Rsquared Academy Blog

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Categorical Data Analysis using forcats

Introduction In this post, we will learn to work with categorical/qualitative data in R using forcats. Let us begin by installing and loading forcats and a set of other pacakges we will be using. Libraries & Code We will use the following packages: forcats dplyr magrittr ggplot2 tibbe purrr and readr The codes from here. library(forcats) library(tibble) library(magrittr) library(purrr) library(dplyr) library(ggplot2) library(readr) Case Study We will use a case study to explore the various features of the forcats package.

Working with Date and Time in R

Introduction In this post, we will learn to work with date/time data in R using lubridate, an R package that makes it easy to work with dates and time. Let us begin by installing and loading the pacakge. Libraries, Code & Data We will use the following packages: lubridate dplyr magrittr readr The data sets can be downloaded from here and the codes from here. library(lubridate) library(dplyr) library(magrittr) library(readr) Quick Intro Origin Let us look at the origin for the numbering system used for date and time calculations in R.

Hacking strings with stringr

Introduction In this post, we will learn to work with string data in R using stringr. As we did in the other posts, we will use a case study to explore the various features of the stringr package. Let us begin by installing and loading stringr and a set of other pacakges we will be using. Libraries, Code & Data We will use the following libraries: stringr dplyr magrittr tibble purrr and readr The data sets can be downloaded from here and the codes from here.

Readable Code with Pipes

Introduction R code contain a lot of parentheses in case of a sequence of multiple operations. When you are dealing with complex code, it results in nested function calls which are hard to read and maintain. The magrittr package by Stefan Milton Bache provides pipes enabling us to write R code that is readable. Pipes allow us to clearly express a sequence of multiple operations by: structuring operations from left to right avoiding nested function calls intermediate steps overwriting of original data minimizing creation of local variables Pipes If you are using tidyverse, magrittr will be automatically loaded.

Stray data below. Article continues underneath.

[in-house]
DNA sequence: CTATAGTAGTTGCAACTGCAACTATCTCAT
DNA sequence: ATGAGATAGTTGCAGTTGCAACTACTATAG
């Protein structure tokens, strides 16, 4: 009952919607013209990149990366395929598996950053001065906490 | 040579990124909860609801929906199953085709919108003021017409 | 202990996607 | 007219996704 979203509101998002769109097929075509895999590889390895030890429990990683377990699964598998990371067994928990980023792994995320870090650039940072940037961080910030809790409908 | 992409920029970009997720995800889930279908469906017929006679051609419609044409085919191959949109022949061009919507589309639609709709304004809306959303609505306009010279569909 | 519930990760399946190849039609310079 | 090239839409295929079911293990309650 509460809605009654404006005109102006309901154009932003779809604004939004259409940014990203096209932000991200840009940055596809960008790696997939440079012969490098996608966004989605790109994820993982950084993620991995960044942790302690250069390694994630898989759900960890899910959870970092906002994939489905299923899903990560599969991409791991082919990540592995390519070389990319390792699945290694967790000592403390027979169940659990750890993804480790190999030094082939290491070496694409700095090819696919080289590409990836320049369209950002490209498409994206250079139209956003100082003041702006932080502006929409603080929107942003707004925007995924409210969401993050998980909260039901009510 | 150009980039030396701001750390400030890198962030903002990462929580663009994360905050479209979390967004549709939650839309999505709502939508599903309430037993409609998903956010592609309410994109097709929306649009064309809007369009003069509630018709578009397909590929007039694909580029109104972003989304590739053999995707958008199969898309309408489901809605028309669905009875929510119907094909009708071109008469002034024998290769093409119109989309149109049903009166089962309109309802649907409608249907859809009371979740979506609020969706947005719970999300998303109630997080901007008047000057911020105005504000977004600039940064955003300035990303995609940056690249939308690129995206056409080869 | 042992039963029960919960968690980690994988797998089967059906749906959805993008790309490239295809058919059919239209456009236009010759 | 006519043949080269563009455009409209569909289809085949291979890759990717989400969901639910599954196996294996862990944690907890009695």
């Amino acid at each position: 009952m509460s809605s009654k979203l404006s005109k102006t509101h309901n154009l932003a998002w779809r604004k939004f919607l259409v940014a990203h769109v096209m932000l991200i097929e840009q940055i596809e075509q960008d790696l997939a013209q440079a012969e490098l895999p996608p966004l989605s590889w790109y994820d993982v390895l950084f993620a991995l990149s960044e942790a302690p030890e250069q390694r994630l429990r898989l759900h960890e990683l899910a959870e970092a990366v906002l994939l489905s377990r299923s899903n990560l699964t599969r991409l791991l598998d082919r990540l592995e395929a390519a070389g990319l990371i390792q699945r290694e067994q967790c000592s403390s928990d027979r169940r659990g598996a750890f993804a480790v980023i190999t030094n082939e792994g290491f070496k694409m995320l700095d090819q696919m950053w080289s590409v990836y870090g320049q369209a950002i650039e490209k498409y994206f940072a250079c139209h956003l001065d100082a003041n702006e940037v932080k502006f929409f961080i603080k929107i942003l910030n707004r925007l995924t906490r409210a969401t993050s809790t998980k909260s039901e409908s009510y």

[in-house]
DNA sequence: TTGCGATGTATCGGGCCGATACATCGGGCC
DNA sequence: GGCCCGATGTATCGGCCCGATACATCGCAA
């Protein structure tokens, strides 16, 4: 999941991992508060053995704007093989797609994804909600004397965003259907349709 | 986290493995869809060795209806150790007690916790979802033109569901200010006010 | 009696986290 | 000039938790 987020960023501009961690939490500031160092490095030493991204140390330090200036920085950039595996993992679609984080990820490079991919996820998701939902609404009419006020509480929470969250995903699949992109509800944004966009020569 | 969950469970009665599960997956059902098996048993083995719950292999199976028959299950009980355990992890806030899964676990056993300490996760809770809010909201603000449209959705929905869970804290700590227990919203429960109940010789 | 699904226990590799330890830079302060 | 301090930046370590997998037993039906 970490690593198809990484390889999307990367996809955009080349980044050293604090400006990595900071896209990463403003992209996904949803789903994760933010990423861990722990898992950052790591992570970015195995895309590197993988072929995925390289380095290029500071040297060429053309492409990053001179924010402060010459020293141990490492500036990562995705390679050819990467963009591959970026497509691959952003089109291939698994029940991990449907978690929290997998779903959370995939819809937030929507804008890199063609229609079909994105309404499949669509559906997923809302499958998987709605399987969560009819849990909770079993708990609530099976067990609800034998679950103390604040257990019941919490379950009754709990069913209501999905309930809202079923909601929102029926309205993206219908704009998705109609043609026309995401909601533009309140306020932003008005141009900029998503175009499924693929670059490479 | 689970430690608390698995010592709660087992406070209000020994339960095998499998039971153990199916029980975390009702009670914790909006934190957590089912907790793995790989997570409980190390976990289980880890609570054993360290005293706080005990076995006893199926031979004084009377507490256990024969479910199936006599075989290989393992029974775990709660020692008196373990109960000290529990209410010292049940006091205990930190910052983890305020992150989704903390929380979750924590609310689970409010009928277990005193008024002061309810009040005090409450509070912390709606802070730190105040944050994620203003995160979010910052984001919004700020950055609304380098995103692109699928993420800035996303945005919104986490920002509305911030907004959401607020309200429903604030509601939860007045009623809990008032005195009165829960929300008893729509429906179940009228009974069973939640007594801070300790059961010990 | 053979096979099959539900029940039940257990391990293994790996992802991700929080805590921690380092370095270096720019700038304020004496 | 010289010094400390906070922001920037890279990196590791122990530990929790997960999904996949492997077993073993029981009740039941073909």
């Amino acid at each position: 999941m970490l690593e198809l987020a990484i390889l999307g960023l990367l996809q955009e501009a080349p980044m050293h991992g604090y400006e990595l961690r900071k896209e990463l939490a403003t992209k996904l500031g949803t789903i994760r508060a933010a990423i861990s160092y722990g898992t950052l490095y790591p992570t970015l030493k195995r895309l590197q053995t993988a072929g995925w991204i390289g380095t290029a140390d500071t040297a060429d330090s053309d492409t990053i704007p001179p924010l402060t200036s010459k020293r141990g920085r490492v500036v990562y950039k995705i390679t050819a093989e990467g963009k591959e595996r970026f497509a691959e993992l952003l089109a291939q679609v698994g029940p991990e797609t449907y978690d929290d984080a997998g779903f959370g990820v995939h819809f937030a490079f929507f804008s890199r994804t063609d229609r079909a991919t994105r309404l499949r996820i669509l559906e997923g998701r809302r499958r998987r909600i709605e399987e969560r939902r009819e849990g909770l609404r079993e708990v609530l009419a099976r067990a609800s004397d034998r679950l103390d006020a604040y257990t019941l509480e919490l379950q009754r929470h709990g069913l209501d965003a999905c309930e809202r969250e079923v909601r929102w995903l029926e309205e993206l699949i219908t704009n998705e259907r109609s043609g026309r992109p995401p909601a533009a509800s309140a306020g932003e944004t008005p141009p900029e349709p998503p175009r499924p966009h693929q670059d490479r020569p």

Introduction to tibbles

Introduction A tibble, or tbl_df, is a modern reimagining of the data.frame, keeping what time has proven to be effective, and throwing out what is not. Tibbles are data.frames that are lazy and surly: they do less (i.e. they don’t change variable names or types, and don’t do partial matching) and complain more (e.g. when a variable does not exist). This forces you to confront problems earlier, typically leading to cleaner, more expressive code.

Data Wrangling with dplyr - Part 3

Introduction In the previous post, we learnt to combine tables using dplyr. In this post, we will explore a set of helper functions in order to: extract unique rows rename columns sample data extract columns slice rows arrange rows compare tables extract/mutate data using predicate functions count observations for different levels of a variable Libraries, Code & Data We will use the following packages: dplyr readr The data sets can be downloaded from here and the codes from here.

Data Wrangling with dplyr - Part 2

Introduction In the previous post we learnt about dplyr verbs and used them to compute average order value for an online retail company data. In this post, we will learn to combine tables using different *_join functions provided in dplyr. Libraries, Code & Data We will use the following packages: dplyr readr The data sets can be downloaded from here and the codes from here. library(dplyr) library(readr) options(tibble.

Data Wrangling with dplyr - Part 1

Introduction According to a survey by CrowdFlower, data scientists spend most of their time cleaning and manipulating data rather than mining or modeling them for insights. As such, it becomes important to have tools that make data manipulation faster and easier. In today’s post, we introduce you to dplyr, a grammar of data manipulation. Libraries, Code & Data We will use the following libraries: dplyr and readr The data sets can be downloaded from here and the codes from here.

Import Data into R - Part 2

Introduction This is the second post in the series Importing Data into R. In the previous post, we explored reading data from flat/delimited files. In this post, we will: list sheets in an excel file read data from an excel sheet read specific cells from an excel sheet read specific rows read specific columns read data from - SAS - SPSS - STATA Libraries, Data & Code We will use the readxl package.

Import Data into R - Part 1

Introduction In this post, we will learn to: read data from flat or delimited files handle column names/header skip text/info present before data specify column/variable types read specific columns/variables Libraries, Data & Code We will use the readr package. The data sets can be downloaded from here and the codes from here. library(readr) Types of Delimiters Before we start reading data from files, let us take a quick look at the different types of delimiters we have to deal with while reading or importing data.